So, when a film was made about her so many years after Savitri’s demise there was tremendous public interest.
The titular role of Mahanati/Nadigaiyar Thilagam denoting Savitri is played by a young actress Keerthi Suresh, who is of mixed parentage with a Malayalee father and Tamil mother.
The key role of actor Gemini Ganesan/Ganesh is played by Dulquer Salman the son of Malayalam Mega Star Mammootty.
Dulquer Salman and Keerthi Suresh act in Tamil and Malayalam films. In a bid to cash in on their popularity with Kerala audiences the film has been dubbed in Malayalam also. Both Dulquer Salman and Keerthi Suresh have received rave reviews and much kudos for their performances.
Finest Performance Of Keerthy Suresh
Keerthy Suresh has excelled in what could be regarded as the finest performance of the 25-year-old star’s cinematic career.
She has brought Savitri to life on the screen. The greatest praise came from Savitri’s daughter Vijayachamundeswari, who observed emotionally that seeing Keerthy on screen in the role was just like seeing her mother and that the performance was perfect.
Prosthetics was used to make Keerthi look chubby and fat like Savitri.
She wears 120 costumes in the film. The same hairstyles, Saree designs and jewellery used by Savitri have been replicated. Keerthi also consulted Savitri’s daughter and obtained an insight into Savitri’s facial expressions and mannerisms. She displays at least 12 of Savitri’s unique gestures and movements in the film.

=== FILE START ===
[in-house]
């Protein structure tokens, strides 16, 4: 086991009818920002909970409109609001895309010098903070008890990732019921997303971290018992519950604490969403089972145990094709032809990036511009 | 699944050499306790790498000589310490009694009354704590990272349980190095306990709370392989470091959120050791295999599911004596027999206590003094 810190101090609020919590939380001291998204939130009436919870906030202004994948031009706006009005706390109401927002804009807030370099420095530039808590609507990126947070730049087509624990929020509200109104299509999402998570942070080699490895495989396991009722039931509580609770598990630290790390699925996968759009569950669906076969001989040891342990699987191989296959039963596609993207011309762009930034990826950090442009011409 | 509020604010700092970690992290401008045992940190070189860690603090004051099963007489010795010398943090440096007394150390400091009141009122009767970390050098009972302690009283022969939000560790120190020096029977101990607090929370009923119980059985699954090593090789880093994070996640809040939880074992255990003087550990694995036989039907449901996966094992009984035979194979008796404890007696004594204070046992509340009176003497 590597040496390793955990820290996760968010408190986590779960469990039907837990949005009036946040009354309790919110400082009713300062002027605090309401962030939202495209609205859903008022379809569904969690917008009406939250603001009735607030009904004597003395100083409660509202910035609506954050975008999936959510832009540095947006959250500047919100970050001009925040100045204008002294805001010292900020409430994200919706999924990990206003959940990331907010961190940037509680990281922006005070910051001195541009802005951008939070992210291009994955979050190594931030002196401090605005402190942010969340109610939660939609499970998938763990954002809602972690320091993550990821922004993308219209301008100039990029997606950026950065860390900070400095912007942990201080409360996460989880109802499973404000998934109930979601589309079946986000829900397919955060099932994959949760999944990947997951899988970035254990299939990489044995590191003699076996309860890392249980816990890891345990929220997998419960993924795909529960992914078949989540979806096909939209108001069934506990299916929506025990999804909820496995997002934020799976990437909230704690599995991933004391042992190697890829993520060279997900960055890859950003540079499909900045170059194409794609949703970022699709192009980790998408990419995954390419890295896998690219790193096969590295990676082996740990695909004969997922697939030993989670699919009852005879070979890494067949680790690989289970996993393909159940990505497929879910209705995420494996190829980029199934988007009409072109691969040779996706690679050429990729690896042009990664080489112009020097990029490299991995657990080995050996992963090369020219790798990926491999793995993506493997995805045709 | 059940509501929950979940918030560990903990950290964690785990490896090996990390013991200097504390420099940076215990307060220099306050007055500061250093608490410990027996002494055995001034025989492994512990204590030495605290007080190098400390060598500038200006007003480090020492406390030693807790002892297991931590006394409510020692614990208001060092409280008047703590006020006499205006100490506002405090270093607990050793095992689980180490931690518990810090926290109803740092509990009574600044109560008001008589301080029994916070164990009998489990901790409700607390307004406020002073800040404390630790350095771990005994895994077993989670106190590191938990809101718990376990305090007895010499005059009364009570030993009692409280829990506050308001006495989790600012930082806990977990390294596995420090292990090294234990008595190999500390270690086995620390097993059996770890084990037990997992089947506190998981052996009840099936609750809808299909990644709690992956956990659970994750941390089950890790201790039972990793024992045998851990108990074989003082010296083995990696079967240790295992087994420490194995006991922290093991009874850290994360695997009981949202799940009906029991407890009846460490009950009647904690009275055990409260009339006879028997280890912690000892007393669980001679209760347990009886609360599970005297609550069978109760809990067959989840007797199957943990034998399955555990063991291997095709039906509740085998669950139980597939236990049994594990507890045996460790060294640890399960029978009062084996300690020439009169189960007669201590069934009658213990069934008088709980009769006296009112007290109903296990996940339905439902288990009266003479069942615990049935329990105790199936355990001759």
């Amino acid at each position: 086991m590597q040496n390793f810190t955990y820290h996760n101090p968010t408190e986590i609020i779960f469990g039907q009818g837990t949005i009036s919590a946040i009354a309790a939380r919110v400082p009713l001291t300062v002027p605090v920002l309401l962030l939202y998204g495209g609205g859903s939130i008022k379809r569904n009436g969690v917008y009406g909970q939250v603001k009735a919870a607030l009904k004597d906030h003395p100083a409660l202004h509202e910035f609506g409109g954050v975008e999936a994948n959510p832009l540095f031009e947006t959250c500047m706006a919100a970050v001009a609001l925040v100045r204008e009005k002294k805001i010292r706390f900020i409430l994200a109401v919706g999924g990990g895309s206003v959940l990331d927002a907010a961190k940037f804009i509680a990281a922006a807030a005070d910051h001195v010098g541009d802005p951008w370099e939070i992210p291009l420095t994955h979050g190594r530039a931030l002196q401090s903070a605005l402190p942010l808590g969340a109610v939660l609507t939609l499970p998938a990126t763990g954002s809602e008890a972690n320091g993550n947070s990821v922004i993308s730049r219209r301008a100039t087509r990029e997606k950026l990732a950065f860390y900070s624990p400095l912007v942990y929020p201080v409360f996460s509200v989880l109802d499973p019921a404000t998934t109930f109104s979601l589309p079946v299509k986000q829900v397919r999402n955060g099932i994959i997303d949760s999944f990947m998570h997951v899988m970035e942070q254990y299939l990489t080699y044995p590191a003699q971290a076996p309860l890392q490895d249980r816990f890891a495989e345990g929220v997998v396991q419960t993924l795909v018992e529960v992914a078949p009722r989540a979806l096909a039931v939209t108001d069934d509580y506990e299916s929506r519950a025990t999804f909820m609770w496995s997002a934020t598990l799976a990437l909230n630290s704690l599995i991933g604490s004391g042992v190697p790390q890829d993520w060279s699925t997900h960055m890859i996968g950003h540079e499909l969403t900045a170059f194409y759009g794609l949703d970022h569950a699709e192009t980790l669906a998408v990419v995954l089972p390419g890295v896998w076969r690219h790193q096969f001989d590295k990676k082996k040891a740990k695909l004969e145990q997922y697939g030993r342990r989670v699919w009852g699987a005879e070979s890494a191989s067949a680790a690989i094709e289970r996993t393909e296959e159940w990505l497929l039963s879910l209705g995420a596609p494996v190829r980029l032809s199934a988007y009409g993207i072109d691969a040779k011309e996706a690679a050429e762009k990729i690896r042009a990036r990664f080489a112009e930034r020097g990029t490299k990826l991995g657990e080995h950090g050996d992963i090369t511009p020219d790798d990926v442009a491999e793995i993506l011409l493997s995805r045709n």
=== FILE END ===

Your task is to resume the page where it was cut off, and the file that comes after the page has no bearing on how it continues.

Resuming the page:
Other roles are essayed by Samantha, Vijay Devarakonda, Rajendra Prasad, Prakash Raj, Bhanupriya, Shalini Pandey and Malavika Nair.
In addition to these character roles, there are a number of other cameos by reputed artistes appearing as actors, actresses, directors, producers, script writers and cinematographers, who were contemporaries of Savitri and interacted with her. For instance, Akkineni Nageswara Rao was the lead actor with whom Savitri acted in many Telugu films. In the Savitri film, the role is played by Nageswara Rao’s grandson Naga Chaitanya, who is a popular actor himself.
The 177-minute film is directed by Nag Ashwin. His wife Priyanka Dutt, Sister in law Swapna Dutt and father in law C. Ashwini Dutt are among the producers. The screenplay based on Savitri’s life is by Siddharth Sivasamy, while the dialogues in Tamil and Telugu are by Madhan Karky and Madhav Burra respectively. There are five full songs in the film. There are also a number of tracks in bits and pieces from song sequences in films acted by Savitri. Music for both background score as well as the main songs is composed by Mickey J. Meyer. He has tried to bring about the tone and tenor of the music prevalent during Savitri’s time.
Samantha Acts as Journalist Maduravani